You may wonder what this has to do with magic. In order to perform magic fully, you need to understand yourself. You need to be an integrated whole. I don’t mean to suggest that you can’t perform magic if you still have scars and hurts from your life, but it works a lot better when you acknowledge these parts of yourself.
The way we interpreted the world when we were younger impacts the way we view the world now. More importantly, it impacts the way we think that the world views us! If, as a child, you were told that you weren’t worth anything, or no one wanted to talk to you, or you couldn’t do anything right, then you will tend to carry those feelings into your adult life.
Some people have an ability to hide these hurts, but unless we face them and work to heal them, they are still there. To the world they can can seem to be an all-together, charismatic leader, but if theydon’t really believe it, then it’s much easier to push them off balance than if they had addressed that hurt.
Healing these hurts is not easy.
I have a few hurts myself from when I was younger and some of the less-than-ideal choices I made have reinforced them. I want them gone. I need to work through my resistance to putting myself out there, to committing, and love myself and accept the situations that hurt me in the past. I did some work on that this weekend, and I can say that it wasn’t fun at all. I ended up in soul wrenching tears for a while, but it was good. The tears were healing and progress was made. It’s not something that is going to be done with in one session … there’s a lot more work for me to do, but a start was made.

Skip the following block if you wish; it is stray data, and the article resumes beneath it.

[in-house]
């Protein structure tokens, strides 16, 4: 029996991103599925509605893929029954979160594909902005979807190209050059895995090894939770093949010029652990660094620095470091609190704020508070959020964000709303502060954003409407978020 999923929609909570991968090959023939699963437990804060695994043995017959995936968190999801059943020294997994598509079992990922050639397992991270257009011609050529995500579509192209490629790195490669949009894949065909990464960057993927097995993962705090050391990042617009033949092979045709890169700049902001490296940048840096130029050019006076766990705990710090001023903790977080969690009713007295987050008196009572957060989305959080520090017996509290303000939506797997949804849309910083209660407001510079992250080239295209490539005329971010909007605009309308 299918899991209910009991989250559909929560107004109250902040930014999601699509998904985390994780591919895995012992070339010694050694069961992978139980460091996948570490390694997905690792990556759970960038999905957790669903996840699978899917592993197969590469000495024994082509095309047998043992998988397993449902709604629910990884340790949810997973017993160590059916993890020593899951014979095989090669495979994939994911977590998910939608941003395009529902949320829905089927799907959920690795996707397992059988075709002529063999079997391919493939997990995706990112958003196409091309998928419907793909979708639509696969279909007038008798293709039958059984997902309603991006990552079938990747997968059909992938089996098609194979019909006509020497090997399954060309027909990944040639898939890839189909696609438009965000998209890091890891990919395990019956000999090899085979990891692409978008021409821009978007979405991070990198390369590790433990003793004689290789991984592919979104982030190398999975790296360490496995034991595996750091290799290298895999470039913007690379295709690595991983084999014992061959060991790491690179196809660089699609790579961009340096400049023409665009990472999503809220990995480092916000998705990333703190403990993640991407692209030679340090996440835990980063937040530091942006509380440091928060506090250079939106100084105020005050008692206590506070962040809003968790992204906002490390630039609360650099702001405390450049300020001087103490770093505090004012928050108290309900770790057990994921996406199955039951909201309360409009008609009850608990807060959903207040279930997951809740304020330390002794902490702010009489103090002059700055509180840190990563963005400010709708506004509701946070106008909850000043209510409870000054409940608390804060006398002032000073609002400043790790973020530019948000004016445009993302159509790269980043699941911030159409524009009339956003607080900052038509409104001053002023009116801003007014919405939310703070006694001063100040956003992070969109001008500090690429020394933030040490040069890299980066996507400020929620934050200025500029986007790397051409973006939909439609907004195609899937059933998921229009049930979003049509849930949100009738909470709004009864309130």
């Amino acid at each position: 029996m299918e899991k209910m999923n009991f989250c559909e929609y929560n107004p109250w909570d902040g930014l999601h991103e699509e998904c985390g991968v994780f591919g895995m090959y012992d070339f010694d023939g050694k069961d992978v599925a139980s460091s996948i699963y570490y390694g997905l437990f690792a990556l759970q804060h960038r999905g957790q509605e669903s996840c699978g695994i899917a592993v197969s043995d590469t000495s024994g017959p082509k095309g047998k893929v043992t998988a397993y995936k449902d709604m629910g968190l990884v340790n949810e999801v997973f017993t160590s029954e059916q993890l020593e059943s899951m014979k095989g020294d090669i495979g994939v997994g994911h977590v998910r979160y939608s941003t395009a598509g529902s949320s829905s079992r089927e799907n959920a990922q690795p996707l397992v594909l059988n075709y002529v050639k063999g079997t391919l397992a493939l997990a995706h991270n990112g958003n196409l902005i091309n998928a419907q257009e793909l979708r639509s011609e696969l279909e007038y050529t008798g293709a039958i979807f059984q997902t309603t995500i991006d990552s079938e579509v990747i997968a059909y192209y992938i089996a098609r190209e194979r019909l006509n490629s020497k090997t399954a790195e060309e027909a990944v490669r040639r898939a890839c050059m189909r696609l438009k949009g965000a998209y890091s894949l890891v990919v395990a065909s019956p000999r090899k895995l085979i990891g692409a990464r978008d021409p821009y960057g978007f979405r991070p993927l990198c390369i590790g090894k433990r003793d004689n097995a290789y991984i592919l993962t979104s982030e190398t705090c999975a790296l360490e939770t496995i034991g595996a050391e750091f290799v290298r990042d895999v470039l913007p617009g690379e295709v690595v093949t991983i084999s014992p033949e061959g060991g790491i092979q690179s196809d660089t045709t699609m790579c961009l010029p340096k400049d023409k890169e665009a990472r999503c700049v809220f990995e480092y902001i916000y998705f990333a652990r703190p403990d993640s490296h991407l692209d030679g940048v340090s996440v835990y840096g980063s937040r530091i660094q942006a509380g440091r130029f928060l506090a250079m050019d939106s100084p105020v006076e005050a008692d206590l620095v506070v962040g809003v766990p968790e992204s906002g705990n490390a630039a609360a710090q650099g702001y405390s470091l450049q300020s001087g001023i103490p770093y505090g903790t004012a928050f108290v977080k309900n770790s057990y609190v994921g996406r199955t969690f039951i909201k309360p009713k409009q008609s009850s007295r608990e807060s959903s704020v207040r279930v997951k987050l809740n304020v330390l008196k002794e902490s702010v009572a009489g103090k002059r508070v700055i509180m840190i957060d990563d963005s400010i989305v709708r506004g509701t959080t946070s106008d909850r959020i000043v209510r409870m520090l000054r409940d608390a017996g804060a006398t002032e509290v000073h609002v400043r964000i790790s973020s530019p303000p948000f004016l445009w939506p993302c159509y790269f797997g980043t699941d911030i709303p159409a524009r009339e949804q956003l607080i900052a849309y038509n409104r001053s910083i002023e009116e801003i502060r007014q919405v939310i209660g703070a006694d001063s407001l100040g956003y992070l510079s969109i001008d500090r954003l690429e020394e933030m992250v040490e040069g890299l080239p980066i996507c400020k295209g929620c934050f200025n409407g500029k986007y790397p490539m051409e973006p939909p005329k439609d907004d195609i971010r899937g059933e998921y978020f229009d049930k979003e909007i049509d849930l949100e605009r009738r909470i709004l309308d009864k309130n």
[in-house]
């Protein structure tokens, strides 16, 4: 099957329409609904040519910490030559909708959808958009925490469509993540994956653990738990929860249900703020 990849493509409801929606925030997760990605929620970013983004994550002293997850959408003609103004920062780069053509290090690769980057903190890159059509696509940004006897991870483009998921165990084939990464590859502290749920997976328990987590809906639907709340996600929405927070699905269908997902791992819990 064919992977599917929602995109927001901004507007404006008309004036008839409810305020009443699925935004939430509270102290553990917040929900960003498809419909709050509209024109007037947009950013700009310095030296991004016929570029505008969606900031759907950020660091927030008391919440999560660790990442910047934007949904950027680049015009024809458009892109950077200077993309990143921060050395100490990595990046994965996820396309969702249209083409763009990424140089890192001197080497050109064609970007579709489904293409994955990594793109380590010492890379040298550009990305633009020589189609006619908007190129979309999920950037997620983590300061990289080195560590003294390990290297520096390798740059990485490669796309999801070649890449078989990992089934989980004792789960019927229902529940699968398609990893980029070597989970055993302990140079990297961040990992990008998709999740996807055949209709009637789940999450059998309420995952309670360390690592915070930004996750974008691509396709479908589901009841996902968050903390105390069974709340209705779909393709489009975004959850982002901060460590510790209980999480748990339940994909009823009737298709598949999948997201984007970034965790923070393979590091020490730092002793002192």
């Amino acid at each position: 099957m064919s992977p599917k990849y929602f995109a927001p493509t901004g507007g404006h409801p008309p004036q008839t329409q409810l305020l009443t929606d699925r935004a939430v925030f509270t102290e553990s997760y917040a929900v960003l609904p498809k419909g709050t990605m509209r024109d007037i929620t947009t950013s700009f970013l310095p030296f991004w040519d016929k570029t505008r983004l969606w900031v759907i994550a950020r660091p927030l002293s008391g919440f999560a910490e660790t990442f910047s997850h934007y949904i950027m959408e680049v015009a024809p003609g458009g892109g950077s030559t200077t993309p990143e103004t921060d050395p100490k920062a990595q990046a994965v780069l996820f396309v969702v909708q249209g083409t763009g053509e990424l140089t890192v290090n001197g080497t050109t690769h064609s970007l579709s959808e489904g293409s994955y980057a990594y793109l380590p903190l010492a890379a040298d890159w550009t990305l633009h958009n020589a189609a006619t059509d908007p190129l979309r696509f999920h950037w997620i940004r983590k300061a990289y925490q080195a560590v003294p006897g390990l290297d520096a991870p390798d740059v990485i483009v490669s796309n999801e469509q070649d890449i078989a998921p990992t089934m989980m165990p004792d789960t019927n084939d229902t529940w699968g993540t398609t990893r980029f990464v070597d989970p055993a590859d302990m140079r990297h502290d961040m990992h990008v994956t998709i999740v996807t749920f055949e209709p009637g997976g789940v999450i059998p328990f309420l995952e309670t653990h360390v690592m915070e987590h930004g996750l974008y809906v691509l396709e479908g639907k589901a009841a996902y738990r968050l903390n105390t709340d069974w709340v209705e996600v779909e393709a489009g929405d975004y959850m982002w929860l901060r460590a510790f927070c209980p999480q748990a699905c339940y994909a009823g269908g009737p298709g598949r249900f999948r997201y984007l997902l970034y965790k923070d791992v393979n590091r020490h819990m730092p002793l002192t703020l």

If you have some resistance to something, write a letter to yourself asking why, and what is the resistance … then, a few days later, allow resistance to write back (and have a box of tissues nearby).
It’s not easy, but to truly integrate our selves and to be fully present in our lives, we need to heal our hurts.
I’d also like to take this opportunity to plug a new book that came out. I have had the pleasure of working with T. Thorn Coyle in the past, both in one-on-one sessions and in group classes. Her teachings have helped me to heal a few of my hurts.
Thorn stresses the importance of daily practice to her students and, having given it a try myself, I have to say that it’s been very useful in helping me to find and maintain my balance and to be more present. If you want a refresher for your daily practice, or if you are interested in starting one, please check out her new book.